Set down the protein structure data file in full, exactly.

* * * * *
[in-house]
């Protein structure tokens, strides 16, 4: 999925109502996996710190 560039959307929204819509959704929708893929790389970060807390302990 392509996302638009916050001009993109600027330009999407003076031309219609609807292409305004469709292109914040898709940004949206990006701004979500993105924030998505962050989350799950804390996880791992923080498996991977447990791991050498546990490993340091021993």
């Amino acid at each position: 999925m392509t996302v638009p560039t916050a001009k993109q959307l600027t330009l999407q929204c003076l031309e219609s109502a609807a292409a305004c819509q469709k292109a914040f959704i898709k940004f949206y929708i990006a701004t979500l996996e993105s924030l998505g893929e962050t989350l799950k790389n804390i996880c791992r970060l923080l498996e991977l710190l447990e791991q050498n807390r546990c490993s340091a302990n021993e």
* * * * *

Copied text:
[in-house]
């Protein structure tokens, strides 16, 4: 999925109502996996710190 560039959307929204819509959704929708893929790389970060807390302990 392509996302638009916050001009993109600027330009999407003076031309219609609807292409305004469709292109914040898709940004949206990006701004979500993105924030998505962050989350799950804390996880791992923080498996991977447990791991050498546990490993340091021993």
């Amino acid at each position: 999925m392509t996302v638009p560039t916050a001009k993109q959307l600027t330009l999407q929204c003076l031309e219609s109502a609807a292409a305004c819509q469709k292109a914040f959704i898709k940004f949206y929708i990006a701004t979500l996996e993105s924030l998505g893929e962050t989350l799950k790389n804390i996880c791992r970060l923080l498996e991977l710190l447990e791991q050498n807390r546990c490993s340091a302990n021993e």